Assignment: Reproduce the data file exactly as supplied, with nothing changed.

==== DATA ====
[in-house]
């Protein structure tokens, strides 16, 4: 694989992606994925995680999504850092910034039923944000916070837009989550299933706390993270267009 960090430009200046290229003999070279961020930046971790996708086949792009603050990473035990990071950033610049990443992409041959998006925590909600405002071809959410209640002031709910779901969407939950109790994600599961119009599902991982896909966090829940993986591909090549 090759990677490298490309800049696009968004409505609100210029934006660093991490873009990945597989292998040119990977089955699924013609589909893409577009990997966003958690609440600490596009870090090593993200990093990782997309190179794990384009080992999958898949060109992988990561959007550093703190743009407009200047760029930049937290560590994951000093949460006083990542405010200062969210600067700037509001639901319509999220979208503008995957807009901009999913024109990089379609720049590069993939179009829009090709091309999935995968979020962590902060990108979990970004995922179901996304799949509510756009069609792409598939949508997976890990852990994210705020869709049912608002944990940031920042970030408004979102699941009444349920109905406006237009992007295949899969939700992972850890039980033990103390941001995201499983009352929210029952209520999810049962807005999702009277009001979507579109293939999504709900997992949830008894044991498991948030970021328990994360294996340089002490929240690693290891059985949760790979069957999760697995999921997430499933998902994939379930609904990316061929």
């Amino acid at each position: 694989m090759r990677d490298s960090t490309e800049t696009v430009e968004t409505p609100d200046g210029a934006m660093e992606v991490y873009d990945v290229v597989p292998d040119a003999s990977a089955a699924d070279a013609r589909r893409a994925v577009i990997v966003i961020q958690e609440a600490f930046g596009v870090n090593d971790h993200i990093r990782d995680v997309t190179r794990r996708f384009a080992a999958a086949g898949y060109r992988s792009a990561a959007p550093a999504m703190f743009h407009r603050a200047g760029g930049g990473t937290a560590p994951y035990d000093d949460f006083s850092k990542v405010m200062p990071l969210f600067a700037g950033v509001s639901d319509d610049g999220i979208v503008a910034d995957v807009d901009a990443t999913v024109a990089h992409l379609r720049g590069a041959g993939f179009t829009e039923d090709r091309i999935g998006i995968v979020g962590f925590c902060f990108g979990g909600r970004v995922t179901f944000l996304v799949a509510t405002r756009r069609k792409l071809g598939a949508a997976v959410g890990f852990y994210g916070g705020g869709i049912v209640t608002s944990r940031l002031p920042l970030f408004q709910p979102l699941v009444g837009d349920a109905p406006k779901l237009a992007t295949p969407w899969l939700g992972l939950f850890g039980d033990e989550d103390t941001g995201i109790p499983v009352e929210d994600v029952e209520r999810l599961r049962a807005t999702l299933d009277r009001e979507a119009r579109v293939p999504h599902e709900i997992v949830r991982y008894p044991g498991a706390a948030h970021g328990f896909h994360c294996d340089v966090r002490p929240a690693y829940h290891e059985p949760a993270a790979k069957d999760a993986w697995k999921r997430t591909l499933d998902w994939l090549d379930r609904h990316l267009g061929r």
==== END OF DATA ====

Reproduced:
[in-house]
């Protein structure tokens, strides 16, 4: 694989992606994925995680999504850092910034039923944000916070837009989550299933706390993270267009 960090430009200046290229003999070279961020930046971790996708086949792009603050990473035990990071950033610049990443992409041959998006925590909600405002071809959410209640002031709910779901969407939950109790994600599961119009599902991982896909966090829940993986591909090549 090759990677490298490309800049696009968004409505609100210029934006660093991490873009990945597989292998040119990977089955699924013609589909893409577009990997966003958690609440600490596009870090090593993200990093990782997309190179794990384009080992999958898949060109992988990561959007550093703190743009407009200047760029930049937290560590994951000093949460006083990542405010200062969210600067700037509001639901319509999220979208503008995957807009901009999913024109990089379609720049590069993939179009829009090709091309999935995968979020962590902060990108979990970004995922179901996304799949509510756009069609792409598939949508997976890990852990994210705020869709049912608002944990940031920042970030408004979102699941009444349920109905406006237009992007295949899969939700992972850890039980033990103390941001995201499983009352929210029952209520999810049962807005999702009277009001979507579109293939999504709900997992949830008894044991498991948030970021328990994360294996340089002490929240690693290891059985949760790979069957999760697995999921997430499933998902994939379930609904990316061929």
């Amino acid at each position: 694989m090759r990677d490298s960090t490309e800049t696009v430009e968004t409505p609100d200046g210029a934006m660093e992606v991490y873009d990945v290229v597989p292998d040119a003999s990977a089955a699924d070279a013609r589909r893409a994925v577009i990997v966003i961020q958690e609440a600490f930046g596009v870090n090593d971790h993200i990093r990782d995680v997309t190179r794990r996708f384009a080992a999958a086949g898949y060109r992988s792009a990561a959007p550093a999504m703190f743009h407009r603050a200047g760029g930049g990473t937290a560590p994951y035990d000093d949460f006083s850092k990542v405010m200062p990071l969210f600067a700037g950033v509001s639901d319509d610049g999220i979208v503008a910034d995957v807009d901009a990443t999913v024109a990089h992409l379609r720049g590069a041959g993939f179009t829009e039923d090709r091309i999935g998006i995968v979020g962590f925590c902060f990108g979990g909600r970004v995922t179901f944000l996304v799949a509510t405002r756009r069609k792409l071809g598939a949508a997976v959410g890990f852990y994210g916070g705020g869709i049912v209640t608002s944990r940031l002031p920042l970030f408004q709910p979102l699941v009444g837009d349920a109905p406006k779901l237009a992007t295949p969407w899969l939700g992972l939950f850890g039980d033990e989550d103390t941001g995201i109790p499983v009352e929210d994600v029952e209520r999810l599961r049962a807005t999702l299933d009277r009001e979507a119009r579109v293939p999504h599902e709900i997992v949830r991982y008894p044991g498991a706390a948030h970021g328990f896909h994360c294996d340089v966090r002490p929240a690693y829940h290891e059985p949760a993270a790979k069957d999760a993986w697995k999921r997430t591909l499933d998902w994939l090549d379930r609904h990316l267009g061929r």